Oh yeah, look how neatly I inserted a frame of Mr. Cutter’s reaction to advance my argument of him being the film’s moral core, and whoa, how neatly I slipped in a link too. I have my moments. And at this moment in the narration, it is revealed, through the Borden diary, that Angier has been sent on a wild goose chase, in the presence of a performer of a vastly different kind. There are certain rules that double as clues filmmakers tend to spread out into their narratives, like for instance the stage, or you know, the presence of the assistant. Who is Nikola Tesla? He seems to be a wizard, but then behind his complex contraptions lay simple scientific explanations. Is he the God, or the God man here? The ultimate illusionist?
Borden’s diary ends here, and so does the agent of diary – the assistant Olivia (Ms. Johansson) – who shifts from Angier’s camp to Borden’s. Up until now, on the stage, Borden had been alone, a mystery on stage, a mystery to his wife, and a mystery in the prison reading the diary smiling at Angier’s transatlantic shocker. And here, in one smooth stroke, in one neat shift, the equation is completely reversed. The diary turns against Borden, his world constructed out of an illusion falls apart. And Angier, the man standing alone, becomes the mystery. The narrative completely leaves Angier’s voiceover, and in a matter of moments it is Borden who’s pursuing Angier, playing the unsuspecting audience to his performance.
But then again, once Borden has had to become one of us, the question that is quite neatly pushed aside by the momentum and density of the narrative, is that which of the Bordens is it? Who ventures backstage? Who is so obsessively affected by advances in his art? Is it both of them? Who is who? Has Christopher Nolan used them interchangeably or has he hinted at the individuality between Alfred Borden?
In one of the film’s great sequences, not merely highlighting the film’s central themes, but demarcating the contrast in beliefs, Borden and Angier watch Chung Ling Soo walk into his horse-carriage. It is a sequence quite early in the narrative. Both the men are established in a medium shot, in a single frame, arguing about Ling Soo’s dedication. And thereafter, they are never in the same frame, Borden understanding completely the Chinaman’s nature, and that acknowledged by a reverse medium shot of Ling Soo from his perspective. A sort of psychological and thematic connection established between them both. And all this while, in a completely different frame, out of the loop, stands Angier with a look of WTF on his face.
Borden knocks on the wall he is leaning on. He confesses the need to transcend the mortality of their existence. A decaying wall of a dry famished building. As was the case with Memento (L.A.), Nolan’s London isn’t a city in ruins, but one of contrasts. Aloof, indifferent and apparently brittle. And yet, when serviced, it is responsive, revealing its malleability. On one end is the cramped up decaying reality of the world as Borden’s house, and the other is the neat polished sharp interiors of the stage, shining when lit, and yet dim glum and dark around the edges. A city in transition, one might claim, and one that identifies the class. But then, The Prestige is not a period piece (as interpreted by traditional Hollywood). Nolan is not interested in those details, and his period is merely a time defined by capitalist accession. A world not rife with opportunity, nor filled with bourgeoisie notions of art and morality, but one that lends itself to the pragmatic reality of escapist tendencies. And alongside its themes of male rivalry and psychology, Nolan’s visual style justly considers it as modern and present as any.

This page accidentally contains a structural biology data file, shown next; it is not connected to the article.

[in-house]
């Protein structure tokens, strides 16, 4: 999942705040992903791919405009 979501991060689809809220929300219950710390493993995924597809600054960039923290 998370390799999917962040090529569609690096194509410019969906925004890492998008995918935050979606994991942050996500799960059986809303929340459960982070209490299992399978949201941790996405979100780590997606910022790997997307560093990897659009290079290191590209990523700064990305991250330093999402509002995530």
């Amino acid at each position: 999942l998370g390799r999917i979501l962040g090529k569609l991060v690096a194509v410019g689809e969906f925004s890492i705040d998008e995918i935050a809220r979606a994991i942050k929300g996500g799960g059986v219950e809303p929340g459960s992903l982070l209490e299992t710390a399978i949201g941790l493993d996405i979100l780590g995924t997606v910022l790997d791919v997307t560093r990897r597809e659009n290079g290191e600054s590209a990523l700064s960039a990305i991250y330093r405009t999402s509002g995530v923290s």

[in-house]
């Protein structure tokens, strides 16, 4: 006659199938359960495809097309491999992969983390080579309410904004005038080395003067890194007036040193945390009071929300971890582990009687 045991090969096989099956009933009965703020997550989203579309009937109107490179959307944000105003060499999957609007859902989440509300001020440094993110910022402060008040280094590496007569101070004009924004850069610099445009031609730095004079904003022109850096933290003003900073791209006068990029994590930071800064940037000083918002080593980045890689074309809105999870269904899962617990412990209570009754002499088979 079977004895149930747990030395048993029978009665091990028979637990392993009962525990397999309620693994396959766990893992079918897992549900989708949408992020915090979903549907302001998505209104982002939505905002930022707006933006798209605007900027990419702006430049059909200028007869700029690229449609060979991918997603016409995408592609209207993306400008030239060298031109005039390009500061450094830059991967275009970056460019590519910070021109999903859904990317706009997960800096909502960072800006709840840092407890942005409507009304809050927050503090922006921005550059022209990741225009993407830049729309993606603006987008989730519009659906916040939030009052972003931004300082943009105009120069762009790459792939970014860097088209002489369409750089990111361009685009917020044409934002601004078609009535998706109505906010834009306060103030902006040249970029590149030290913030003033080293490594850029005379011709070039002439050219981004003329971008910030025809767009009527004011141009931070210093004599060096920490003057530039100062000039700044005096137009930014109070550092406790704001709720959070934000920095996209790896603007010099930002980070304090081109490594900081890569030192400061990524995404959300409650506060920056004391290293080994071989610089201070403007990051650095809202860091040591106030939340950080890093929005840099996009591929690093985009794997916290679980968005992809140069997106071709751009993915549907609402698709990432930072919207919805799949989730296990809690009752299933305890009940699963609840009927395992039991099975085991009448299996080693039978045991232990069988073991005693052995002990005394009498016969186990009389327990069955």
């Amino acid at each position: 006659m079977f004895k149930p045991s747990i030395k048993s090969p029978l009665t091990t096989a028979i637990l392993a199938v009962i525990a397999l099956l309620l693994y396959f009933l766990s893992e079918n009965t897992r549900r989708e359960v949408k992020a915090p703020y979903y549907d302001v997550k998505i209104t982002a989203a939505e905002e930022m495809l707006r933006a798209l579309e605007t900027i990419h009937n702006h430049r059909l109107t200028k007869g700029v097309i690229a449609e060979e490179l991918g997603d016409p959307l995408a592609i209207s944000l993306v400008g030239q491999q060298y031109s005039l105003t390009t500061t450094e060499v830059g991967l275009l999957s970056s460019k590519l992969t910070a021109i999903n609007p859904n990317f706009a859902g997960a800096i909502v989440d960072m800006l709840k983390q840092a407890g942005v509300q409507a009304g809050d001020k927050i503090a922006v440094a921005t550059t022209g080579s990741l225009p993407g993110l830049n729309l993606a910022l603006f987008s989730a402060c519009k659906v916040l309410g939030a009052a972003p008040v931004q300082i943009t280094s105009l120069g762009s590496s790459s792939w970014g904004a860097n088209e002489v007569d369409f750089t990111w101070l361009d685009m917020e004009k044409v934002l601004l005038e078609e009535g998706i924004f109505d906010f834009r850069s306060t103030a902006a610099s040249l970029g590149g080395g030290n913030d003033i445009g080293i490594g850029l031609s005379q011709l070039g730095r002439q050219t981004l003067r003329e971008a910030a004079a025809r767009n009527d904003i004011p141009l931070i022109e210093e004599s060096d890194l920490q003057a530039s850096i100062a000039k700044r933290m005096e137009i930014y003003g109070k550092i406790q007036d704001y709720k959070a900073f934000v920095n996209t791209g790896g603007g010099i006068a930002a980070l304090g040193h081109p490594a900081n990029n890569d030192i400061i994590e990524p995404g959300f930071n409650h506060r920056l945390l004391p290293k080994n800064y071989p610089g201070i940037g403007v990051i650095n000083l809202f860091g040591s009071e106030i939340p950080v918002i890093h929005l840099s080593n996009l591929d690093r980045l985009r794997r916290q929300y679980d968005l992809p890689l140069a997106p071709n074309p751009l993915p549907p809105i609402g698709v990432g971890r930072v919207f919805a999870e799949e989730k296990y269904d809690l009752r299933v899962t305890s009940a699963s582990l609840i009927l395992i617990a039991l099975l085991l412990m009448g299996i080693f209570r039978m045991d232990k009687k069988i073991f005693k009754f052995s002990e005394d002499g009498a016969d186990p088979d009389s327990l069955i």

Both men discuss this need once again, in the film’s final moment, where their prestiges confront each other. Between here and the sight of Ling Soo, Angier has travelled not merely chartered a transatlantic journey, but the chasm that existed between the frames when Borden knocked on the wall. And remarkably, Borden admonishes his pursuit, and remarks on the futility of such a chase. Is this the same Borden who understood Ling Soo? He is the one who married Sarah, but is he the little girl’s father? Where does one Borden begin and the other end? Or is the great trick, the great sacrifice lay in their ability to cloak the chasm that existed between them – one a docile worker bee and the other the romantic in pursuit of and escape from reality. Was the one who tied the ambiguous knot the one who had the rope around his neck? Was Borden’s cold demeanor within the prison actually an acceptance of guilt? And the stage of the hanging platform is not lost on him either. Who was the one who readily sacrificed his two fingers? Who was the one who used to be Fallon most often? Christian Bale has the clue in his eyes, and the truth of the two Bordens is not so much seen as it is felt.
Just as great magic doesn’t play itself out on the stage, The Prestige, the real Prestige plays out in our mind. It is a haunted film, and it has disturbed me for years now. I might not understand Angier’s multiplied selves other than some kind of existential concept, and the image of the men in the box some kind of thematic inversion of the birds in the cage. I acknowledge the presence of Duncan Jones’ Moon too, as a kind of revenge of these clones in the box. But it is the tale of two Bordens that has always been within me. At what point in their lives did the two brothers decide? A wife is a man’s ego, especially one he loves. How does it feel to share her? The two Bordens meet each other one last time, across the bars, and it is the film’s greatest scene. It is heartbreaking here to imagine the loneliness that would surround the surviving Borden. And yet, it probably reveals who is the elder of the two brothers. And this is The Prestige’s masterstroke. Its great revelation. Something that Robert Angier so thoroughly misinterpreted. That the performer and the audience was one and the same all along. The illusion of the performance was the escape. Everything else was merely the reality of life.